Expertise and the arrogance trap

family law

Lawyers, as we all know, have a lot to say. Much of it, of course, is said with the aim of promoting themselves. But that is okay. After all, lawyers are business people, and have to earn a living. However, a great deal of what they say publicly is intended, or perhaps also intended, to inform those who lack their expertise, passing on legal knowledge to other lawyers and, in particular, to non-lawyers, i.e. the public.

As you may imagine, I read an awful lot of what lawyers have to say, whether in legal journals, blogs or other forms of social media. Whilst doing so I have begun to realise just how arrogant lawyers can sound, as they hand down their nuggets of wisdom from on high. I won’t name any names (well, perhaps one, in a moment), but I have now on a number of occasions had that awkward feeling when reading what a lawyer has to say: you sound just a teeny bit smug, as if you know best, in a superior sort of way.

I don’t think that this is a new phenomenon. I suspect that as a legal insider, privy to a least a little legal knowledge, I was for a long time immune to it, only seeing the giving of advice as a benevolent thing – lawyers doing their duty to pass on their expertise to others. It is, however, a phenomenon that is surely far more prevalent since the advent of the internet.

Now of course the arrogance trap is a trap that any expert can fall into, not just lawyers. Anyone can sound arrogant when they try to pass on their superior knowledge to the less well informed. However, it is perhaps easier for lawyers to fall into the trap, as advice is their stock-in-trade. They give advice to their clients every day. Advice is what people want and expect from them, isn’t it? It’s all too easy to keep doling out that commodity, without stopping to consider what it sounds like on the other side.

I said earlier that I would name one person who I believe may have fallen into the arrogance trap. This person has been writing about law for more than ten years, during which time he has tried on hundreds of occasions to pass on his legal knowledge to the public, in blog posts (including one here yesterday), online articles, and even in a book. For most of that time he did not stop to think how he sounded to his readers, simply believing that he was doing a public service. However, recently he has begun to realise that perhaps he was falling into the arrogance trap. Perhaps it seemed to his readers, or at least to some of them, that he was talking down to them. Maybe they felt he was underestimating them, even undervaluing them.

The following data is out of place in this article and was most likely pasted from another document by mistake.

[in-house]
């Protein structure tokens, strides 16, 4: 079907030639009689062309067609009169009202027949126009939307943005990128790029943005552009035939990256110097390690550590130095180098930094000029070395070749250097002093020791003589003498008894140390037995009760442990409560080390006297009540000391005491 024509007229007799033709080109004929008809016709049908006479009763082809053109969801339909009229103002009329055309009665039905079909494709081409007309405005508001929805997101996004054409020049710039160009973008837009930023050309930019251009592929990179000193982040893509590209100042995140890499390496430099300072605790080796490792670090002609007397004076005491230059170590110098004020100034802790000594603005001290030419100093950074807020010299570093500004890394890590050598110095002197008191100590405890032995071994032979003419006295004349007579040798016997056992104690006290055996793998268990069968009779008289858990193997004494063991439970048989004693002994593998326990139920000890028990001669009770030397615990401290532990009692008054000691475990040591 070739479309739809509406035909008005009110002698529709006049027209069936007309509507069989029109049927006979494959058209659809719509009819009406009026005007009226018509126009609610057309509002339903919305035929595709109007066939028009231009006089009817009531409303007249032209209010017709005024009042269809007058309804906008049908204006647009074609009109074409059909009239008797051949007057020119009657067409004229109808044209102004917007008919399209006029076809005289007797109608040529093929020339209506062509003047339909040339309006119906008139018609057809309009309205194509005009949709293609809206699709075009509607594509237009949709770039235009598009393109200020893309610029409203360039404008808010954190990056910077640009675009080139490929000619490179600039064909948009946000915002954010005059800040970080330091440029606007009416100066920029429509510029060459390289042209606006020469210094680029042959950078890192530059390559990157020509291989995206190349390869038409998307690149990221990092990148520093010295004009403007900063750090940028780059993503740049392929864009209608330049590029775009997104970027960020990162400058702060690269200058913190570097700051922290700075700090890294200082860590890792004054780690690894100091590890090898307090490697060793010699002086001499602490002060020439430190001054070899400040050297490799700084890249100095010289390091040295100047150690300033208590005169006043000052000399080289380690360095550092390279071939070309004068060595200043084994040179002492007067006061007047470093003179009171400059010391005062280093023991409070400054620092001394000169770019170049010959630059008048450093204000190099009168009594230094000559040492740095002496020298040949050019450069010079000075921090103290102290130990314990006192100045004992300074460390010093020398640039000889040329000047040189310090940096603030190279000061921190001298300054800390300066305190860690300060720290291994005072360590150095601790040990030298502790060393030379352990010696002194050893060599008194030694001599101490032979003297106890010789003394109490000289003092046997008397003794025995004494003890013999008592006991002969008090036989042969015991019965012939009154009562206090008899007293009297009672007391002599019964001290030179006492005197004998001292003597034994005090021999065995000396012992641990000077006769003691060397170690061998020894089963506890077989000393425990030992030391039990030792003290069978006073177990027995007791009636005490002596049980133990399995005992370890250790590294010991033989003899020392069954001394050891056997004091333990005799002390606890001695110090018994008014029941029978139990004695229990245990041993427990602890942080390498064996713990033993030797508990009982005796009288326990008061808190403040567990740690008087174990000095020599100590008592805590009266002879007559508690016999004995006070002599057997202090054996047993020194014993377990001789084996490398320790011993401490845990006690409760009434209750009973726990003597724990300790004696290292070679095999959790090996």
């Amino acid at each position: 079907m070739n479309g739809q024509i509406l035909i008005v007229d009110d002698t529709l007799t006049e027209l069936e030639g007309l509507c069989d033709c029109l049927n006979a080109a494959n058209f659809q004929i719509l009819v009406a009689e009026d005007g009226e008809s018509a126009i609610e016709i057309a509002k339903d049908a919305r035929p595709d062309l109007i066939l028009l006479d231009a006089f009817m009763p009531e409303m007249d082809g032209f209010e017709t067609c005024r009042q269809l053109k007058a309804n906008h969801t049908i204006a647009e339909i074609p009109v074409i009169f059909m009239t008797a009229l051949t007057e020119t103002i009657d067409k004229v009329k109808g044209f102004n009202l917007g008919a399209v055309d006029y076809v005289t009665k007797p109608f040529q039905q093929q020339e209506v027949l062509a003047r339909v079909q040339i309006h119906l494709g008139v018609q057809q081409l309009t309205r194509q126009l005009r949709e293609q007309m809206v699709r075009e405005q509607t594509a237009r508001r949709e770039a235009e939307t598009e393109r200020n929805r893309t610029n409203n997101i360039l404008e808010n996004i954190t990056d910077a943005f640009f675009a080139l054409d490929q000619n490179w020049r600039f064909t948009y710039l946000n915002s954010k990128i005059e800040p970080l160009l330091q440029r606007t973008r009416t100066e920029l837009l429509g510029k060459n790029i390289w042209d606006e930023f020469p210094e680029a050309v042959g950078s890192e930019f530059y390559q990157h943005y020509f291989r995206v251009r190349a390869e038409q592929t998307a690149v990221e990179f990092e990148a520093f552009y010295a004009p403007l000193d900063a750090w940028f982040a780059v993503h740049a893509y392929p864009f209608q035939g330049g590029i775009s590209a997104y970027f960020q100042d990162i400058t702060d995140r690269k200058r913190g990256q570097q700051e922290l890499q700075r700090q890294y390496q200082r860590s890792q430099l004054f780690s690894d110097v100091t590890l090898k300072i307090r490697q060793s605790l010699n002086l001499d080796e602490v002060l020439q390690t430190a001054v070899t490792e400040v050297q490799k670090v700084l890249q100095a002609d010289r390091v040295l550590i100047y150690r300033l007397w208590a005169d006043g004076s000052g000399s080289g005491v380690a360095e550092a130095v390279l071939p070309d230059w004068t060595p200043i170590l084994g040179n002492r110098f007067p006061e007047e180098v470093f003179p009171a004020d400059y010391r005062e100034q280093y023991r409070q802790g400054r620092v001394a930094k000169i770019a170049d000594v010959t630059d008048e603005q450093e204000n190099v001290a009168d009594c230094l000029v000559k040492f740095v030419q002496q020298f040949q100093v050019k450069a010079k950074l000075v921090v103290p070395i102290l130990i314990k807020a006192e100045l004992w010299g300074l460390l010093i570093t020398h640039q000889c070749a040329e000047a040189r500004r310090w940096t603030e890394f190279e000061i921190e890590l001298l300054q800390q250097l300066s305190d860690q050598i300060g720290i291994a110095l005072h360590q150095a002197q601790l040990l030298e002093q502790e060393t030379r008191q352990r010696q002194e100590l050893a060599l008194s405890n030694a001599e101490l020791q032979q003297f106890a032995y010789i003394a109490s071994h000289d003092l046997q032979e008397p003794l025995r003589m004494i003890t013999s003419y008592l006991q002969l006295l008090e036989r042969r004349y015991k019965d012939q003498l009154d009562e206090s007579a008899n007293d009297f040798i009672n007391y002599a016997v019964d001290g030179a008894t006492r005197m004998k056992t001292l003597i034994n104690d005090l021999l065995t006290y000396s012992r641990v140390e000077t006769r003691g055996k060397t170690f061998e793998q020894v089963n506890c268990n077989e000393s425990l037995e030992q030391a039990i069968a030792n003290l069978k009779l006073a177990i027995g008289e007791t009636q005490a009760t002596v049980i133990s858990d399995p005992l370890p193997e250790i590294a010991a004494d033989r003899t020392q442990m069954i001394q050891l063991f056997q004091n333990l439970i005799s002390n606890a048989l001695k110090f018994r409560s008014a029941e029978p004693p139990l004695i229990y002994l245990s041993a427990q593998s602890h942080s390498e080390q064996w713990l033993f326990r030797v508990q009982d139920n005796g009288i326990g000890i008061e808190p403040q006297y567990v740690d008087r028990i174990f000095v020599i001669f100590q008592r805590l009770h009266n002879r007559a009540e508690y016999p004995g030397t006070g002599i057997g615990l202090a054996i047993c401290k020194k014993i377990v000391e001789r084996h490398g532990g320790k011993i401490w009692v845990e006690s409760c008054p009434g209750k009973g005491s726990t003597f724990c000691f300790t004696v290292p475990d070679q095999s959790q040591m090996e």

I’m sorry if I have sounded this way to you. It has not been intentional, just as I believe those other lawyers I’ve read have not intended to sound arrogant. We are genuinely trying to help you, especially those of you who can’t afford to instruct a lawyer. Please do not take our apparent arrogance as a sign of disrespect.

For my part I shall try to be a little more humble and respectful in future. After all, we are all ignorant about most subjects, and that certainly includes me, but that is no reason for anyone to talk down to us. In my defence, I have to say that it is not always easy seeing things from the ‘other side’, particularly after being involved in the law for as long as I have. But if I do notice myself slipping into a stance that may be interpreted as arrogant, then I shall try to correct myself.

Before I end, though, there is one important point to make: if I or any other lawyer fails in the aim of being respectful, that is most certainly not a reason to ignore their advice. Contrary to what some would have you believe, we do need experts in every field, and that includes the law. If you follow expert advice then your case is more likely to end in a satisfactory result, it is as simple as that.

Photo by Alan Levine via Flickr under a Creative Commons licence.

John Bolch

John Bolch often wonders how he ever became a family lawyer. He no longer practises, but has instead earned a reputation as one of the UK's best-known family law bloggers.

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2 comments

Michele Simmons - August 31, 2017 at 5:37pm

Thank you for your article. I do read them with great interest.

Where you have said-

‘If you follow expert advice then your case is more likely to end in a satisfactory result, it is as simple as that.’ it is not always easy to find a Solicitor when you are representing yourself. Some people have been left disappointed where they have used a Solicitor/several before. This is not because they did not agree with the work they carried out for them as much as they did not agree with the work they carried out for them, where what work was done was found to be underhand. What would you advice be then? Thank you.

Paul Apreda - September 1, 2017 at 11:01am

I wanted to express my sincere admiration and respect for your comments John. I’m confident that we will continue to disagree on many of the specifics of Family Law but I genuinely admire the fact that you’ve posted this statement. I think it behoves those who have been critical in the past to applaud your actions now. Thank you, Paul

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